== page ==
Staff: Mentor

    Yeah, those both look like good learning kits. I especially like how the first one made it a point to improve on the Polaroid rangefinder.

    Since your prof is going to be providing the transducers, will you be allowed to use a canned kit, or do you need to build it from scratch, using the kit as a learning tool to guide your own design? What uC are you supposed to use? Do you have the stepper motor part figured out already?
     
  12. I'm supposed to basically build it from scratch. My professor gave me the transducers, the stepper motor, and two chips for it. The first chip is the L298 Dual Full-Bridge Driver.
    http://tinyurl.com/e42un

    The other is the L297 Stepper Motor Controller.
    http://tinyurl.com/bzokx


    Edit:
    Another person showed me this schematic.
    http://www.leang.com/robotics/info/articles/minison/minison.html

    It's supposed to be for a robot but he said it should work and it looks easier then the previous schematics. Your thoughts?
     
    Last edited: Nov 4, 2005
  13. berkeman

    Staff: Mentor

    I like the LM567 in the MiniBot schematic. The piezos are probably pretty narrowband, though, so I don't know how much more noise rejection the 567 will give you overall.

    What is the output of the range supposed to be? Are you supposed to use a microcontroller to do the stepper motor control and calculate range versus bearing? How are you supposed to present the information? Do you need a USB connection to a PC to display the data, or are you supposed to drive a small display? Sounds like a fun project. How long do you have to get it done?
     
  14. What is the output of the range supposed to be?[/e]
    I'm not sure about that.

    Are you supposed to use a microcontroller to do the stepper motor control and calculate range versus bearing?
    I wasn't given any info on that. All I know is that the stepper motor has to sweep 180 degs back and forth.

    How are you supposed to present the information?
    I'm guessing that I'm just supposed to make it sweep the 180 deg and while it is doing that, It should detect objects within it's path.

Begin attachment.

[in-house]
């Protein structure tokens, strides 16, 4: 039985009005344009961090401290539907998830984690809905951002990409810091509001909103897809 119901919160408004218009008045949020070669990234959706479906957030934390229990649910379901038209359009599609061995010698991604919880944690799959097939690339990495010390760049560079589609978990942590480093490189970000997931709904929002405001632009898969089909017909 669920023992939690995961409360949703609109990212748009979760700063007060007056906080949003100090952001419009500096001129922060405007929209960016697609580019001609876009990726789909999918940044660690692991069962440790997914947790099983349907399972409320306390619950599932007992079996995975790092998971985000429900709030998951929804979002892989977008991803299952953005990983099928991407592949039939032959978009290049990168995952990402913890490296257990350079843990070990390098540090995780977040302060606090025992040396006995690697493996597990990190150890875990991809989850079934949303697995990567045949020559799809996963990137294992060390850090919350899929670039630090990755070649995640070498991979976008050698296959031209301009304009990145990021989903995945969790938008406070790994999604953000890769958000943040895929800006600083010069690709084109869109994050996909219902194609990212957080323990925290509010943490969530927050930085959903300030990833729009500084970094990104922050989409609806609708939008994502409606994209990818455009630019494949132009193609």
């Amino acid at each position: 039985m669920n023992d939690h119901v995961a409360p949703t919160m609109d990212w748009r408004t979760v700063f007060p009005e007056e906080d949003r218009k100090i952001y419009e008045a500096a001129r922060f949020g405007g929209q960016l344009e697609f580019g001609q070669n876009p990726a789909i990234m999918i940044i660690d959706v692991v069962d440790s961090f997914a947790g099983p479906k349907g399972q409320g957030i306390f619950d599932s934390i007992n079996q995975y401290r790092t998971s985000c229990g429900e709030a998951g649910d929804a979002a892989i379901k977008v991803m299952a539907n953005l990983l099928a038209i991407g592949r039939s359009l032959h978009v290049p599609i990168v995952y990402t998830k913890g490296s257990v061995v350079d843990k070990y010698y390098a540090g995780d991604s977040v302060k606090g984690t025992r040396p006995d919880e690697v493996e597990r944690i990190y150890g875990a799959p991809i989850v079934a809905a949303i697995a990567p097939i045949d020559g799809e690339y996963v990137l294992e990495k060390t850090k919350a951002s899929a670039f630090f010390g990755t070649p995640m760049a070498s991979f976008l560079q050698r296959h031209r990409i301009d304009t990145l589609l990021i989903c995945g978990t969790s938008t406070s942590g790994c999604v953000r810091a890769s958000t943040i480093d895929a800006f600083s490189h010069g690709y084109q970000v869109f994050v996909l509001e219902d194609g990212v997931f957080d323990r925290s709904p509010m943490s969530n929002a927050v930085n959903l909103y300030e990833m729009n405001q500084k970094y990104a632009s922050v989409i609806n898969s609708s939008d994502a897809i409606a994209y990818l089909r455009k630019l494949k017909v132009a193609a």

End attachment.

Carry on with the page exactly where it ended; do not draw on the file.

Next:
Do you need a USB connection to a PC to display the data, or are you supposed to drive a small display?
    My professor never said anything about a USB connection, so most likely the small display, such as a led or a few 7 segment dispays.

    How long do you have to get it done?
    Until the end of the semester, which is around a month and a half.
     
  15. berkeman

    Staff: Mentor

    Well in that case, you should start experimenting with driving the TX piezo, and see what the best way is to get a short loud wavelet pulse out of it, and start experimenting with input preamp and filtering stages to see what kind of RX sensitivity you can get. Do all this experimenting with an oscilloscope and simple components, and then use those results to guide what you do for the rest. And ask your prof the questions I was asking -- it may be that he's leaving out that part of the assignment to see how creative people get. Like, you might get extra credit if you did use a microcontroller like a PIC that also has a USB port, and you graphed the data real-time with a Tcl or C program on your laptop or something. Maybe even make it look like a real radar display, with the line sweeping through bearing, and blips staying persistant where you are getting echos. Maybe even designate them as targets, with little airplane symbols and friend/foe and ....... oops, sorry about that. Sometimes I get carried away :-)